Role of conserved residues in hydrophilic loop 8-9 of the lactose permease

Nanette J. Pazdernik, Amy E. Jessen-Marshall, Robert J. Brooker

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17 Scopus citations

Abstract

A peptide motif, GXXX(D/E)(R/K)XG(R/K)(R/K), has been conserved in a large group of evolutionarily related membrane proteins that transport small molecules across the membrane. Within the superfamily, this motif is located in two cytoplasmic loops that connect transmemhrane segments 2 and 3 and transmembrane segments 8 and 9. In a previous study concerning the loop 2-3 motif of the lactose permease (A. E. Jessen-Marshall, N.J. Paul, and R. J. Brooker, J. Biol. Chem. 270:16251-16257, 1995), it was shown that the first- position glycine and the fifth-position aspartate are critical for transport activity since a variety of site-directed mutations greatly diminished the rate of transport. In the current study, a similar approach was used to investigate the functional significance of the conserved residues in the loop 8-9 motif. In the wild-type lactose permease, however, this motif has been evolutionarily modified so that the first-position glycine (an α-helix breaker) has been changed to proline (also a helix breaker); the fifth position has been changed to an asparagine; and one of the basic residues has been altered. In this investigation, we made a total of 28 single and 7 double mutants within the loop 8-9 motif to explore the functional importance of this loop. With regard to transport activity, amino acid substitutions within the loop 8-9 motif tend to be fairly well tolerated. Most substitutions produced permeases with normal or mildly defective transport activities. However, three substitutions at the first position (i.e., position 280) resulted in defective lactose transport. Kinetic analysis of position 280 mutants indicated that the defect decreased the V(max) for lactose uptake. Besides substitutions at position 280, a Gly-288-to-Thr mutant had the interesting property that the kinetic parameters for lactose uptake were normal yet the rates of lactose efflux and exchange were approximately 10-fold faster than wild-type rates. The results of this study suggest that loop 8-9 may facilitate conformational changes that translocate lactose.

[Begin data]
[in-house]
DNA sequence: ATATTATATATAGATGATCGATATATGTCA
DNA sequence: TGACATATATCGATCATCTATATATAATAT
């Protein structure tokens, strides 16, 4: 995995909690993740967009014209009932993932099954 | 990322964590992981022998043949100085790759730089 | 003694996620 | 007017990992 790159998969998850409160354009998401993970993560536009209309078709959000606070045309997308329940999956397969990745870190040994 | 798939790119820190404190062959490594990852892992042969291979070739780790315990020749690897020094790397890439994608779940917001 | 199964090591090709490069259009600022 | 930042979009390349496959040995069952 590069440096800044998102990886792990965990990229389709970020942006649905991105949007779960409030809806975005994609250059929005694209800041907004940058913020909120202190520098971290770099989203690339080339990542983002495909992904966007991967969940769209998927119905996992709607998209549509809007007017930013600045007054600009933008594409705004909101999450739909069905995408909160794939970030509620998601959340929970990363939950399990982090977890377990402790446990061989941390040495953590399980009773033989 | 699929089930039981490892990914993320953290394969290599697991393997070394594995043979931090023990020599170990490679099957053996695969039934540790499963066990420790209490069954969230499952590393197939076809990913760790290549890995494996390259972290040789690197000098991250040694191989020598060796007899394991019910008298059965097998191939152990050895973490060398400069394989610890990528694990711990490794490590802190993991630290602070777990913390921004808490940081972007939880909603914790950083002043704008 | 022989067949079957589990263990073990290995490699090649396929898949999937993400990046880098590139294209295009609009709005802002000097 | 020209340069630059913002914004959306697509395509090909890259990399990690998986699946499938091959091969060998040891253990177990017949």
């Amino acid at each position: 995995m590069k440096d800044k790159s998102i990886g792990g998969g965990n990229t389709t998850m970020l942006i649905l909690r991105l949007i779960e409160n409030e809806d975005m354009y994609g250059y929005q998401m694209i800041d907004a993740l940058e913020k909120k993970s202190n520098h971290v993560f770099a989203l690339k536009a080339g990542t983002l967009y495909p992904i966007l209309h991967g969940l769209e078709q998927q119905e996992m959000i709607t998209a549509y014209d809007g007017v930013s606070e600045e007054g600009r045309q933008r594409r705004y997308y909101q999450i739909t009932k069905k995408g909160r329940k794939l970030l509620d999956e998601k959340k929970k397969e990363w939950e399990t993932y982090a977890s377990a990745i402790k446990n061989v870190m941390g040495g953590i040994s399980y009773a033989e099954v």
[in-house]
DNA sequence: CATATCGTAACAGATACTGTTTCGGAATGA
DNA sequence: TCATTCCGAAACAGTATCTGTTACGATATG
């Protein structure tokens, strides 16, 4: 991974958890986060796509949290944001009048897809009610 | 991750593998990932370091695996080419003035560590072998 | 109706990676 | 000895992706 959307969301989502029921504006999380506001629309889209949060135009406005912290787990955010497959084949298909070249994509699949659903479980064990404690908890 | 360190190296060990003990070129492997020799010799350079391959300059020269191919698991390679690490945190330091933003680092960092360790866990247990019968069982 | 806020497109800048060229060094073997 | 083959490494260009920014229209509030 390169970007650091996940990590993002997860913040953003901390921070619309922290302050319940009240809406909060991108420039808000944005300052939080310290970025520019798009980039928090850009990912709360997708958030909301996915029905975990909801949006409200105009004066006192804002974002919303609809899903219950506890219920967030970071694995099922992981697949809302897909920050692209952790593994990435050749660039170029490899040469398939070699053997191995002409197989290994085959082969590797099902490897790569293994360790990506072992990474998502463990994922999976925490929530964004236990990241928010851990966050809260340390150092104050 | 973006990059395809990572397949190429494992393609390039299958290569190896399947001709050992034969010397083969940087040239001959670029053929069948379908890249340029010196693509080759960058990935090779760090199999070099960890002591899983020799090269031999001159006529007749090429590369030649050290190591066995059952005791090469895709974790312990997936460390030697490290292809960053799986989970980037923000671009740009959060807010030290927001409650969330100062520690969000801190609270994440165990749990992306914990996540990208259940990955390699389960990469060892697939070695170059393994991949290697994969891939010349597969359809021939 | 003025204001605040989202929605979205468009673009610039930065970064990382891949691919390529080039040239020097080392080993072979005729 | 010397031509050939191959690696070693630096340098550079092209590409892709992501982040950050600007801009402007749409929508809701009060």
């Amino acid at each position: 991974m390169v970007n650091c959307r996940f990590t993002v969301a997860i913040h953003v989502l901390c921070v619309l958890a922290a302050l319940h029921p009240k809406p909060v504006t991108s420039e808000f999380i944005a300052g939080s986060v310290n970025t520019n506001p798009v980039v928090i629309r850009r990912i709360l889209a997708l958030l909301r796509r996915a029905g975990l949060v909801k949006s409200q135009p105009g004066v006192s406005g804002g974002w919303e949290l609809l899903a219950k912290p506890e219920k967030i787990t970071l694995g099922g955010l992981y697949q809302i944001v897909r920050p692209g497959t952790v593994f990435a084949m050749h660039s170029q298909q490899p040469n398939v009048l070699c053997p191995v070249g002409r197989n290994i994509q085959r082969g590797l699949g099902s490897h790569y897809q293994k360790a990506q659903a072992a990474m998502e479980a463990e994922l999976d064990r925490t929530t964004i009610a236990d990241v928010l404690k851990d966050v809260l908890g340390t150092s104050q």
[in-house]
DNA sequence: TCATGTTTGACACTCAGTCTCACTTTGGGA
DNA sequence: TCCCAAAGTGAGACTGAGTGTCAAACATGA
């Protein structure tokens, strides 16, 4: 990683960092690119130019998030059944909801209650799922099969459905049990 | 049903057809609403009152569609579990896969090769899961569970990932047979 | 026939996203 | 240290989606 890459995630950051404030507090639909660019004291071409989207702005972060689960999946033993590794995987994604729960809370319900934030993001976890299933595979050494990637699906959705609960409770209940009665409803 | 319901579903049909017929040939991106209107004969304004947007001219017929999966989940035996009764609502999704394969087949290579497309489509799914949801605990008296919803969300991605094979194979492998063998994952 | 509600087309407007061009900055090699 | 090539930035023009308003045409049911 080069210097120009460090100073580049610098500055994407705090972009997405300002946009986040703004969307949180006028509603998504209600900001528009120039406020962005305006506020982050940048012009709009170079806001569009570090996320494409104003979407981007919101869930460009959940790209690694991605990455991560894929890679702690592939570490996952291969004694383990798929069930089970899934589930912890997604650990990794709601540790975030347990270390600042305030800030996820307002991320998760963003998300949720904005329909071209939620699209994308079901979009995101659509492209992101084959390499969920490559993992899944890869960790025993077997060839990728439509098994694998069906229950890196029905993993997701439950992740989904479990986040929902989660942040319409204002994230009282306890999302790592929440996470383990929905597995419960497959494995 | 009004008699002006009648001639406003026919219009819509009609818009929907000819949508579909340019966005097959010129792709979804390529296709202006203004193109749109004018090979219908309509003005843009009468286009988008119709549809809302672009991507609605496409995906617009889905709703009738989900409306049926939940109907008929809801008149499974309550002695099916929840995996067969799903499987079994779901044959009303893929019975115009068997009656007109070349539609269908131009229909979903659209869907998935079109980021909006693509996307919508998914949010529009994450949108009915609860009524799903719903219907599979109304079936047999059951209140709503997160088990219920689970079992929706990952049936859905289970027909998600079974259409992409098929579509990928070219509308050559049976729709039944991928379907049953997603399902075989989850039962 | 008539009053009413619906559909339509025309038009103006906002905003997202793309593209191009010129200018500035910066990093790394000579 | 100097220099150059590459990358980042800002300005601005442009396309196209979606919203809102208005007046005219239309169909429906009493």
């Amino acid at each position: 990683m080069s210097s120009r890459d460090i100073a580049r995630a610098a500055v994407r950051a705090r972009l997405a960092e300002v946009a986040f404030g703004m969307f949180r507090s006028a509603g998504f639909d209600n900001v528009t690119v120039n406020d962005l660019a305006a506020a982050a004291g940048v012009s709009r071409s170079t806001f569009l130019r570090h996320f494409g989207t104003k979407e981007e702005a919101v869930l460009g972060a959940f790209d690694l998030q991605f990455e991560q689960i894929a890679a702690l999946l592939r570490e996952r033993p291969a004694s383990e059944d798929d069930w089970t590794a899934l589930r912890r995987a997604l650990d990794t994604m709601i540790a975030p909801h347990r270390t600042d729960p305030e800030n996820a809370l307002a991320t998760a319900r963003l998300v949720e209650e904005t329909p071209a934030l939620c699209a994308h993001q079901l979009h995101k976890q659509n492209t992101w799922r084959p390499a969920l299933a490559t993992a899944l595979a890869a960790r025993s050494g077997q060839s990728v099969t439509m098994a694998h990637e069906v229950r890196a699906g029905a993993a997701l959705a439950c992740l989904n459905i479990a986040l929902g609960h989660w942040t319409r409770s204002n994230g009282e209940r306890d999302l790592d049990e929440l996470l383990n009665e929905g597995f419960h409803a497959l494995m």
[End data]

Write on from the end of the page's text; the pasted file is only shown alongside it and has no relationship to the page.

Original languageEnglish (US)
Pages (from-to)735-741
Number of pages7
JournalJournal of bacteriology
Volume179
Issue number3
DOIs
StatePublished - 1997

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